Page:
Kiwi motorsport legend Bruce McLaren was killed 45 years ago, but, as Michael Stahl and a current 650S find, the memory of him in the Shaky Isles is still very much alive.
IT’S just on six years since McLaren announced its plan to launch a family of supercars designed, engineered and tested in close conjunction with the Formula One team. As promised, three distinct series have blossomed from essentially the same MonoCell carbonfibre chassis and twin-turbocharged 3.8-litre V8.
The MP4/12C laid the groundwork in 2011. In late-2013 McLaren launched the range-topping P1, a 673kW hyper-hybrid. In March last year came the mid-range Super Series 650S, a 12C turned up to 11. The new entry-level Sports Series, initially comprising 540C and 570S, was unveiled in March this year – at the same time as a Super Series 675LT, spiritual successor to the F1 GTR ‘longtail’ racer of 1997.
There’s little faulting the technology, performance, comfort or obsessive attention to detail in the products of McLaren Automotive – all, apparently, a reflection of the notoriously nit-picky Ron Dennis, who has steered the company since 1980.
If you hear any criticism of McLaren cars, it’s usually that they lack soul. We’re taking a shiny new 478kW McLaren 650S Spider to see if we can find it. Not within the NASA-like environment of the McLaren Technical Centre in Woking, Surrey, but in a quiet suburban workshop in Remuera, Auckland, New Zealand.
Seventy-nine years ago, second-generation motorcycle racer Les ‘Pop’ McLaren bought the lease to this garage and moved his wife Ruth and daughter Pat into the flat above. A year later they welcomed a son, Bruce Leslie McLaren.
Return to the heartland
OUR trip begins in nearby Grey Lynn, where McLaren’s Auckland showroom opened in 2013. Appropriately, it’s owned by Sir Colin Giltrap, who knew Bruce McLaren in the early years and who has been a strong and consistent supporter of Kiwi motor racing talent.
Plenty of people think of McLaren as a British brand, but there are no such misconceptions among Kiwis. The 16 McLarens sold in 2014 make New Zealand the only market in the world where the brand has outsold Ferrari (15 cars; admittedly down from 20 the previous year).
“I thought we might get the odd boffin with some money tucked away,” explains sales boss Luke Neuberger, who came to McLaren Auckland after 10 years selling Ferraris. “But I’ve sold at least four or five cars to guys who say, ‘I grew up watching Bruce McLaren race’. The loyalty is very, very strong.”
A much younger generation has little knowledge of McLaren and Denny Hulme, local boys who won grands prix, won Le Mans, raced at Indianapolis, dominated Can-Am racing and created, with just a few dozen disciplined men – many of them fellow Kiwis – a powerhouse racing car company on the opposite side of the world.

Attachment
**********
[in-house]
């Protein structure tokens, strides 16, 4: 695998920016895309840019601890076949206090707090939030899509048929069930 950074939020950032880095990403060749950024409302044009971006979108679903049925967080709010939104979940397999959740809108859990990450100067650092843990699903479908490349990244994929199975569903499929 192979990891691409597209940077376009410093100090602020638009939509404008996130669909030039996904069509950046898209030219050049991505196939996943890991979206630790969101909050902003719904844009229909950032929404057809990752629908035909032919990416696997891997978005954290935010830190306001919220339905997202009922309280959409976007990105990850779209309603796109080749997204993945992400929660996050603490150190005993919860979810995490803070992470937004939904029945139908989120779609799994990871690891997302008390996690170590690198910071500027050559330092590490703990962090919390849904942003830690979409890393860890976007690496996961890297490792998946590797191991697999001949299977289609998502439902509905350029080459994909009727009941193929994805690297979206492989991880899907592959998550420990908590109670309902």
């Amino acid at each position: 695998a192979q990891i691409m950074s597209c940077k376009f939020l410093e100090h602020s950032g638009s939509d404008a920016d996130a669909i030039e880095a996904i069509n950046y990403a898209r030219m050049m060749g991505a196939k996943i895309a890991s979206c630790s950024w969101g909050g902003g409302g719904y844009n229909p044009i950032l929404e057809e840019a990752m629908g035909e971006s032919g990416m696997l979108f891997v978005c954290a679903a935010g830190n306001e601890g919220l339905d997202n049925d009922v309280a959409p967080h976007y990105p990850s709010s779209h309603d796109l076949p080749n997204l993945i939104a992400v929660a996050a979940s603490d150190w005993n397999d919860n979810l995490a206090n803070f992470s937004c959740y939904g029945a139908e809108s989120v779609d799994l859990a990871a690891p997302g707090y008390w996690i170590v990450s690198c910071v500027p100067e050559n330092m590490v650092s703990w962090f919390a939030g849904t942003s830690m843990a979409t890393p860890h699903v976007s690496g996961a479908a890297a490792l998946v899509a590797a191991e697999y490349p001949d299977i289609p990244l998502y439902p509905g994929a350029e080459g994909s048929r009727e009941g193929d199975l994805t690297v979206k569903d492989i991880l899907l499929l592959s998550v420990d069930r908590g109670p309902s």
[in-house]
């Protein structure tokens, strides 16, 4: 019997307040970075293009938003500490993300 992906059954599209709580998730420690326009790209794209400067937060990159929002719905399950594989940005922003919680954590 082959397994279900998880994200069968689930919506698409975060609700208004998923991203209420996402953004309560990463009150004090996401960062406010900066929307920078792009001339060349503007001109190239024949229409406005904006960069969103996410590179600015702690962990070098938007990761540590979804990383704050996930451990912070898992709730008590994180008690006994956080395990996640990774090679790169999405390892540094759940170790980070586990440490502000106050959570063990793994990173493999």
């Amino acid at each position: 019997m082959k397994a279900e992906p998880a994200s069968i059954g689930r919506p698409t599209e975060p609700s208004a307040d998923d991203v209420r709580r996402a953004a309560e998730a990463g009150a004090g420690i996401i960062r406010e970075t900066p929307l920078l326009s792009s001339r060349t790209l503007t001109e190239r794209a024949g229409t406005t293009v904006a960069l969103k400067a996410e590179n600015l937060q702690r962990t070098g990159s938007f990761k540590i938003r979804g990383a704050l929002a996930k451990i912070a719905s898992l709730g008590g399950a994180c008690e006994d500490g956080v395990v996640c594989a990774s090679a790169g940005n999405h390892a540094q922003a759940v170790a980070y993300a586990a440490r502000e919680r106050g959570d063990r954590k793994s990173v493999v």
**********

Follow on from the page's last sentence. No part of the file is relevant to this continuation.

That doesn’t save Neuberger’s cleaning staff any money on Windex after each weekend. “It’s mainly young kids,” he says of the marks on his showroom windows. “They know everything about McLaren cars – the P1, the 650S, the 12C – because of [gaming console] Xbox.”
Our white McLaren 650S Spider, a $505,750 proposition in Australia, certainly has the goods on the earlier, somewhat anonymous 12C. The slashing headlamp treatment echoes McLaren’s current ‘speed marque’ (aka ‘sea slug’) logo, though I was happy to see the logo replaced on the 650S’s nose by the McLaren name.
Squint and you might see a lineage to the ground-breaking McLaren F1 of 1994. Squint harder, perhaps through the coastal mists that often veil this narrow neck of land, and you might even see the M6 GT, the Can-Am-based coupe of 1969 that was intended to take McLaren into Group 4 GT racing and then onto the road.
McLaren likes to boast that the 650S, at a claimed dry weight of 1330kg (for both coupe and spider), is within reach of Ferrari’s stripped-out 458 Speciale coupe/spyder (1290/1340kg), and as quick or quicker on a racetrack. Yet the McLaren retains a full complement of comfort kit, hydraulic suspension lifting for low-speed clearance, and hugely intelligent active aerodynamics that, for example, won’t retract the airbrake wing if the car is in a high-speed bend, or lofting a crest.
The scissor-lift doors make entry easy in parking spaces, the seats are truly comfortable, and the interior quality impeccable. On the centre console, a pair of rotary controls marked H (for handling) and P (powertrain) each offers Normal, Sport and Track settings. The cockpit’s rear window may be lowered, as part of the roof’s Z-fold operation – or just to better hear the engine.
Leaving the City of Sails via the Auckland Harbour Bridge, the mighty Mac’s snarling 478kW and eerily seamless seven-speed paddle-shift transmission are for once less amazing than its comfort and ease of use.
The 650S has stepped up considerably from the 12C in suspension stiffness, but McLaren’s linked active dampers, which dispense with the need for anti-roll bars, deliver intimate feel and likeable ride.
History in the making